Alumnae Quarterly, Spring 1980

Miss Marks and Miss Woolley

Almost two years after its publication I would like to express my appreciation to Anna Mary Wells for her book Miss Marks and Miss Woolley.

As a student in Miss Marks's playshop classes from 1936 to 1938 I knew nothing of the background Miss Wells so judiciously presents. I doubt that any of us knew that Miss Marks had been a serious writer.

In those years, the ill disposition and arrogance described in the book were not apparent in the conduct of her classes. While she was not on democratic terms with any of us, we felt deeply that she was aware of and considerate of our individual vulnerabilities.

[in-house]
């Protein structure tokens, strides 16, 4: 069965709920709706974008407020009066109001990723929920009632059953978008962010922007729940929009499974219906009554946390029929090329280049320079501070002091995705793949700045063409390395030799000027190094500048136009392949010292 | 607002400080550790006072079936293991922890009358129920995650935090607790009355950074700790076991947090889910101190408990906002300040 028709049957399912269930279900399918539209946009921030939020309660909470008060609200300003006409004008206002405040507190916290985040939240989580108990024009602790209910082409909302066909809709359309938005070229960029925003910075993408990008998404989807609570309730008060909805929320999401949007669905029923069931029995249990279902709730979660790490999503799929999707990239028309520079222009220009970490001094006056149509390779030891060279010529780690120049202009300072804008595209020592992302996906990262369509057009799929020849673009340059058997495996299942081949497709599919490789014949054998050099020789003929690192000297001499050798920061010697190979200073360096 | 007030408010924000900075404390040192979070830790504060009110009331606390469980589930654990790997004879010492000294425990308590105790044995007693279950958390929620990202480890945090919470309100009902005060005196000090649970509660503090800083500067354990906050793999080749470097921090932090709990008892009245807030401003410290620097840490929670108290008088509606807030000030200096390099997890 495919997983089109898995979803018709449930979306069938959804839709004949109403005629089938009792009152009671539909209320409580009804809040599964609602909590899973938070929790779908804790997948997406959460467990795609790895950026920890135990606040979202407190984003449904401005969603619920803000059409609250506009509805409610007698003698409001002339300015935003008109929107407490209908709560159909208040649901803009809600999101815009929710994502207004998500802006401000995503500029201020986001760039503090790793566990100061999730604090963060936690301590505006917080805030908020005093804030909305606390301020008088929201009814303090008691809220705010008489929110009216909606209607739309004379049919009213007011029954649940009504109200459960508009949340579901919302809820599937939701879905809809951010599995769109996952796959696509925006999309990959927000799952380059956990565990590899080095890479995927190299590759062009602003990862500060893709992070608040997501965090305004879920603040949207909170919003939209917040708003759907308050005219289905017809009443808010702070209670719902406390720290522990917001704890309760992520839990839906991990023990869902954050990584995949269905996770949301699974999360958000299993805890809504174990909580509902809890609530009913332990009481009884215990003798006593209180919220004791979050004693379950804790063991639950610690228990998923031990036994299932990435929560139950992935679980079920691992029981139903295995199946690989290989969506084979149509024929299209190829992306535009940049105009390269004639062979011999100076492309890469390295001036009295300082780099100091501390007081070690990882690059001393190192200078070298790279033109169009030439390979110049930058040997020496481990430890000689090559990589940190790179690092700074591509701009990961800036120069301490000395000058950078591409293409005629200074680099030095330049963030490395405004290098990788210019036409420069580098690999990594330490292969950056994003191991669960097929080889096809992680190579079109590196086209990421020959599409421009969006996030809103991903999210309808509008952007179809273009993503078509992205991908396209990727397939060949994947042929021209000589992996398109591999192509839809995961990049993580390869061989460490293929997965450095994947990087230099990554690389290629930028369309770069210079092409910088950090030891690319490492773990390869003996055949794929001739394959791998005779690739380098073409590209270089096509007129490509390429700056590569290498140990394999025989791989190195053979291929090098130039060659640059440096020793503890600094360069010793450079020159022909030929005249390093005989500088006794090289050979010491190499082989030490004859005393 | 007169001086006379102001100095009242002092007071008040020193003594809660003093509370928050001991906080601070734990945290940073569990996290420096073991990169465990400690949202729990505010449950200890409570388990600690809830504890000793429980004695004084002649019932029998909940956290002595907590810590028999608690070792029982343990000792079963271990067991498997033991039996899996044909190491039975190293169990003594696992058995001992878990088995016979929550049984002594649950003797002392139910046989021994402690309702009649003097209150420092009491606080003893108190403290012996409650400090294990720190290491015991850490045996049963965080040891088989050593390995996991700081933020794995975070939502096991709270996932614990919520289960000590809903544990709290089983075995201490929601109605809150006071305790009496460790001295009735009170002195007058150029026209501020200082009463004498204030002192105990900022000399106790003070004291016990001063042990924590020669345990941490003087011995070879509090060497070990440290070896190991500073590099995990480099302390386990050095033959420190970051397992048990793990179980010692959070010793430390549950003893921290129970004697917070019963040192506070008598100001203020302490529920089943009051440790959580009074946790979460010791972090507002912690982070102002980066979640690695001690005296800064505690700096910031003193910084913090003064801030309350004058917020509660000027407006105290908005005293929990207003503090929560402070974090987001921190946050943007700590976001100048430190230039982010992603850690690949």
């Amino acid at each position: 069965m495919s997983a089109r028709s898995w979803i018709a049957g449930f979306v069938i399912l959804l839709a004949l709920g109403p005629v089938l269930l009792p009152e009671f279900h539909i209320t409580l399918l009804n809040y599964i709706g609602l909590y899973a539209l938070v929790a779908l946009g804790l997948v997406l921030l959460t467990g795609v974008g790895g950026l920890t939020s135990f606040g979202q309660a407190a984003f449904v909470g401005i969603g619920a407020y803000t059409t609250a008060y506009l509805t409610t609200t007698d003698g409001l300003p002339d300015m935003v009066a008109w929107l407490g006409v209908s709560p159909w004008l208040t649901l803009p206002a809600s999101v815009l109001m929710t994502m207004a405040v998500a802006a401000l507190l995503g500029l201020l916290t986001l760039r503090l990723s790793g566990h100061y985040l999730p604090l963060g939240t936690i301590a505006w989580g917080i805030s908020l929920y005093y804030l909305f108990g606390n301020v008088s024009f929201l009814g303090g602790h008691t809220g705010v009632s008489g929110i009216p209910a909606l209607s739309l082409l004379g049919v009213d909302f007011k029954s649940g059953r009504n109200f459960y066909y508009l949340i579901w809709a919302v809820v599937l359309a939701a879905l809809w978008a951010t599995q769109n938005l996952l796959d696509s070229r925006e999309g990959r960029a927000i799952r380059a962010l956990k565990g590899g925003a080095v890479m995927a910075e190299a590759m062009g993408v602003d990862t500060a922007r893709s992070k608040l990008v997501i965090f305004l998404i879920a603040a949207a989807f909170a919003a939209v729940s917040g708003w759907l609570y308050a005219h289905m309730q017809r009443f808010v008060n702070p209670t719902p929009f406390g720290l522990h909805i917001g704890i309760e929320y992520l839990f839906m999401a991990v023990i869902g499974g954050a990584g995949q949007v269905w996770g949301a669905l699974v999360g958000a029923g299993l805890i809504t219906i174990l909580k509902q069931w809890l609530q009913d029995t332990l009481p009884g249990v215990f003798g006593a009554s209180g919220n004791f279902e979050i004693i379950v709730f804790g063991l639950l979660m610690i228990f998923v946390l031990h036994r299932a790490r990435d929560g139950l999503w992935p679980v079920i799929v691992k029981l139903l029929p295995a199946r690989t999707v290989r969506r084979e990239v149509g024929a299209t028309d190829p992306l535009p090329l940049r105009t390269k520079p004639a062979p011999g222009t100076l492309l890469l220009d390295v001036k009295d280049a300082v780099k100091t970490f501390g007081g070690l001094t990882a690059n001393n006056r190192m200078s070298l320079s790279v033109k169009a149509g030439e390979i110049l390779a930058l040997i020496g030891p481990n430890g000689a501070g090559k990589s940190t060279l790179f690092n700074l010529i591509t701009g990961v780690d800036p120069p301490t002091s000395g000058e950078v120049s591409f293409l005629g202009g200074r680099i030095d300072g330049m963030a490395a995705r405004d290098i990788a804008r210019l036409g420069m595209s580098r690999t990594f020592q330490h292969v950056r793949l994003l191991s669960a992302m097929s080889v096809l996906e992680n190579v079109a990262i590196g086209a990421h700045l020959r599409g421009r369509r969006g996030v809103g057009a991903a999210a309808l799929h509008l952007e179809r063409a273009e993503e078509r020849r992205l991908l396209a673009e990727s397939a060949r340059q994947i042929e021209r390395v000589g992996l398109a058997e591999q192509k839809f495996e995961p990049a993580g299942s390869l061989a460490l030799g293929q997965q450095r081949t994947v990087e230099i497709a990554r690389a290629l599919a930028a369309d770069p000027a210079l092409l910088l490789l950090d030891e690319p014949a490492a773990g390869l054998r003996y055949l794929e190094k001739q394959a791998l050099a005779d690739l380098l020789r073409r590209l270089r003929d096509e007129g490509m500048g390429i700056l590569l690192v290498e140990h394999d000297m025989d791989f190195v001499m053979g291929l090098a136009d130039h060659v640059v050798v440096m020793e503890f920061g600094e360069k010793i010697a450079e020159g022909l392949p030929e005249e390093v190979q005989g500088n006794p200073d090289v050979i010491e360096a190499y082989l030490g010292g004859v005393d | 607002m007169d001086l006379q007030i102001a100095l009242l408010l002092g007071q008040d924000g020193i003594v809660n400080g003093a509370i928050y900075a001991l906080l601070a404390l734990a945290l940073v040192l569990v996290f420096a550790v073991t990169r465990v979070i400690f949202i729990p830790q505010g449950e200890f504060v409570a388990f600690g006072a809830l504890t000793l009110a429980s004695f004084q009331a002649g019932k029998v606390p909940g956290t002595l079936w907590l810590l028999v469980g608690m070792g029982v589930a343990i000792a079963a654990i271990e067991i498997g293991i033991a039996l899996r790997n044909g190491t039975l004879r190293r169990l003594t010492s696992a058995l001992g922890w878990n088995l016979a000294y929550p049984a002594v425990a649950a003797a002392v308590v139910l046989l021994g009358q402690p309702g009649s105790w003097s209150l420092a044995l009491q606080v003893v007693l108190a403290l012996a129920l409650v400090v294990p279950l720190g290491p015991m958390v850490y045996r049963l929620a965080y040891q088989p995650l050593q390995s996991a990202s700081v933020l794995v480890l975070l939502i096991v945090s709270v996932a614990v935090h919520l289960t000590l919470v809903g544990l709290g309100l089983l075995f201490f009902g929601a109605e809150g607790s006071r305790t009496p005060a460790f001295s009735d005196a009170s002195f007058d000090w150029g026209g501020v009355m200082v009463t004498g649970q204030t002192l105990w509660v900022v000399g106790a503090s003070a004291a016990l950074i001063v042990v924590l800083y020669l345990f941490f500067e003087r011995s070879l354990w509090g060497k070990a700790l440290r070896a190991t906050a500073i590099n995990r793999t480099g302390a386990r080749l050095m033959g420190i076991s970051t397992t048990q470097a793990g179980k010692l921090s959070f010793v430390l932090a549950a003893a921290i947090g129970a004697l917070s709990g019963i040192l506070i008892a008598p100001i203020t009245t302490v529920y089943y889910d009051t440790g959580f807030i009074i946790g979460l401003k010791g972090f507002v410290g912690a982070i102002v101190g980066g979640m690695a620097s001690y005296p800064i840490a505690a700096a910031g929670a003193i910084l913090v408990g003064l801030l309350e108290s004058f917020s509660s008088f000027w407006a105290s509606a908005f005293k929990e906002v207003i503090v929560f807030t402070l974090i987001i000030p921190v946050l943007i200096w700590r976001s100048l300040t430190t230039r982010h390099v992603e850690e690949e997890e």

I am glad I did not know her history at that time. I'm indebted to Miss Wells that I have some idea of it now. It humbles the imagination to know at what cost some of us endure our lives.

The brief descriptions of Miss Marks's and Miss Woolley's deaths are beautifully written. Here is the third act that none of us, Miss Marks's students, were capable of writing.

Thisbe Grieco Comins '38
Andover, Massachusetts

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